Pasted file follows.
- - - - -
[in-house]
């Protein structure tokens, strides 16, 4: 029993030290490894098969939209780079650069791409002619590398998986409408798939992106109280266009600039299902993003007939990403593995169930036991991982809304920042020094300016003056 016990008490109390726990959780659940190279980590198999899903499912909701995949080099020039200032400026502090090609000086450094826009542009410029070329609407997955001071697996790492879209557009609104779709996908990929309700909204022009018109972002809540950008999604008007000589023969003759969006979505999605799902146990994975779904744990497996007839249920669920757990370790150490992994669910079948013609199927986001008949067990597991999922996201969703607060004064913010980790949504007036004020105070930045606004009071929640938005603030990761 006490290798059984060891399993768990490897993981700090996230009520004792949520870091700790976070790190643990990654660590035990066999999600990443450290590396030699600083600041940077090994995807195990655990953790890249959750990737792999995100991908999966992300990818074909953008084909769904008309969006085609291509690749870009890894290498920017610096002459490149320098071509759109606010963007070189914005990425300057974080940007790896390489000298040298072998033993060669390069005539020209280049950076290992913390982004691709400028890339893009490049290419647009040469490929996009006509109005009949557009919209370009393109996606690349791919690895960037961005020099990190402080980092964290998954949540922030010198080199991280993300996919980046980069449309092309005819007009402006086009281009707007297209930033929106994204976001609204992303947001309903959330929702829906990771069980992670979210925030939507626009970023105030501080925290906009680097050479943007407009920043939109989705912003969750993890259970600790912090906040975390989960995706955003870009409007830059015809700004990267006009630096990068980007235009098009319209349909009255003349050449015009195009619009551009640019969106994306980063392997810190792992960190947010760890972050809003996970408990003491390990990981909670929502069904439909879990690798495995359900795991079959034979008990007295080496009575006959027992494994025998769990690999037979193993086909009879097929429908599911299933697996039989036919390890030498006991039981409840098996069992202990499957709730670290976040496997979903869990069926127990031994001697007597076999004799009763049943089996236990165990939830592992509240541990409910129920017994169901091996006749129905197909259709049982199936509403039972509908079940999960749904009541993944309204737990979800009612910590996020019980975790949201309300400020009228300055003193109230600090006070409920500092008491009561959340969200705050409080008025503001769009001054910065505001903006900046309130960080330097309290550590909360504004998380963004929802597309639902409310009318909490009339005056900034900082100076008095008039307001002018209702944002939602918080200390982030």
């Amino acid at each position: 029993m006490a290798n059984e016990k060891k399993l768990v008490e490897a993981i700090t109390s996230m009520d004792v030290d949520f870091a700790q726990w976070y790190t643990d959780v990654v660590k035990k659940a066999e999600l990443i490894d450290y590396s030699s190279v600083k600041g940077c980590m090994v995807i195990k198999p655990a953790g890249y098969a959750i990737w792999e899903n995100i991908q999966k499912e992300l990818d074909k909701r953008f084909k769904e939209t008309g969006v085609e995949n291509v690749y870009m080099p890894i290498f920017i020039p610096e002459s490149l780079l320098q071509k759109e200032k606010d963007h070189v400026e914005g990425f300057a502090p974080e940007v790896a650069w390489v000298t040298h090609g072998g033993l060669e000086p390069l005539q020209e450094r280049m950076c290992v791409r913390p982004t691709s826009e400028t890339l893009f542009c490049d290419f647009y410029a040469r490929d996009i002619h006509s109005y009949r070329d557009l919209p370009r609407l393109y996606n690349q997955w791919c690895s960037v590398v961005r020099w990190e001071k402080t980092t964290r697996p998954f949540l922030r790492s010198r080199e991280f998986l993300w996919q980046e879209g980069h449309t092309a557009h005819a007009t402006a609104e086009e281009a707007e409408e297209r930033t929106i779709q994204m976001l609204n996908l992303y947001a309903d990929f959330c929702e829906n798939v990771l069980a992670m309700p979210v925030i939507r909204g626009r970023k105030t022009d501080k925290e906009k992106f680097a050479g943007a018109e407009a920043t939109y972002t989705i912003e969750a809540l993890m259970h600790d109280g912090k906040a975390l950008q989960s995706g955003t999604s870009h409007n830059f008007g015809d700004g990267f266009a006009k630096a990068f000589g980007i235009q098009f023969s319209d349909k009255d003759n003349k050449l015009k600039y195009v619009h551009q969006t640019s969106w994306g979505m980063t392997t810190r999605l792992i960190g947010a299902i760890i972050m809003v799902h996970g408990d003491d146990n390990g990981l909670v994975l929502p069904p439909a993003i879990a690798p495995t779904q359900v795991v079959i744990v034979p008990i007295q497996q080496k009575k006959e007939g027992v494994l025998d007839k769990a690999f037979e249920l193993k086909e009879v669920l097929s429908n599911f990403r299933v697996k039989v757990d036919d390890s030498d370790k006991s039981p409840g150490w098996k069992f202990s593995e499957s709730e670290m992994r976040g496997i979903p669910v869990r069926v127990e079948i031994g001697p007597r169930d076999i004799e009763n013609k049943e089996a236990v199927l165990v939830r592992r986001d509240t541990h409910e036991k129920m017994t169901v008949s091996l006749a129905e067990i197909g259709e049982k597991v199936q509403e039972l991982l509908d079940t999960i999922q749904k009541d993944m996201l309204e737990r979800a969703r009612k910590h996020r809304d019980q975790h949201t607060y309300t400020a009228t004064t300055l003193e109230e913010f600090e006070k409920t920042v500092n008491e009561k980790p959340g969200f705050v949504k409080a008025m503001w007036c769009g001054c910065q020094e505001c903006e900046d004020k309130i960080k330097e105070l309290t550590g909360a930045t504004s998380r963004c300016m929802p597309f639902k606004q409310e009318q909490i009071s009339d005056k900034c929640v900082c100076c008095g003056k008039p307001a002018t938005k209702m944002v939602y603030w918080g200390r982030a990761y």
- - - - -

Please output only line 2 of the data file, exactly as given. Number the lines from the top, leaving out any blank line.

């Protein structure tokens, strides 16, 4: 029993030290490894098969939209780079650069791409002619590398998986409408798939992106109280266009600039299902993003007939990403593995169930036991991982809304920042020094300016003056 016990008490109390726990959780659940190279980590198999899903499912909701995949080099020039200032400026502090090609000086450094826009542009410029070329609407997955001071697996790492879209557009609104779709996908990929309700909204022009018109972002809540950008999604008007000589023969003759969006979505999605799902146990994975779904744990497996007839249920669920757990370790150490992994669910079948013609199927986001008949067990597991999922996201969703607060004064913010980790949504007036004020105070930045606004009071929640938005603030990761 006490290798059984060891399993768990490897993981700090996230009520004792949520870091700790976070790190643990990654660590035990066999999600990443450290590396030699600083600041940077090994995807195990655990953790890249959750990737792999995100991908999966992300990818074909953008084909769904008309969006085609291509690749870009890894290498920017610096002459490149320098071509759109606010963007070189914005990425300057974080940007790896390489000298040298072998033993060669390069005539020209280049950076290992913390982004691709400028890339893009490049290419647009040469490929996009006509109005009949557009919209370009393109996606690349791919690895960037961005020099990190402080980092964290998954949540922030010198080199991280993300996919980046980069449309092309005819007009402006086009281009707007297209930033929106994204976001609204992303947001309903959330929702829906990771069980992670979210925030939507626009970023105030501080925290906009680097050479943007407009920043939109989705912003969750993890259970600790912090906040975390989960995706955003870009409007830059015809700004990267006009630096990068980007235009098009319209349909009255003349050449015009195009619009551009640019969106994306980063392997810190792992960190947010760890972050809003996970408990003491390990990981909670929502069904439909879990690798495995359900795991079959034979008990007295080496009575006959027992494994025998769990690999037979193993086909009879097929429908599911299933697996039989036919390890030498006991039981409840098996069992202990499957709730670290976040496997979903869990069926127990031994001697007597076999004799009763049943089996236990165990939830592992509240541990409910129920017994169901091996006749129905197909259709049982199936509403039972509908079940999960749904009541993944309204737990979800009612910590996020019980975790949201309300400020009228300055003193109230600090006070409920500092008491009561959340969200705050409080008025503001769009001054910065505001903006900046309130960080330097309290550590909360504004998380963004929802597309639902409310009318909490009339005056900034900082100076008095008039307001002018209702944002939602918080200390982030």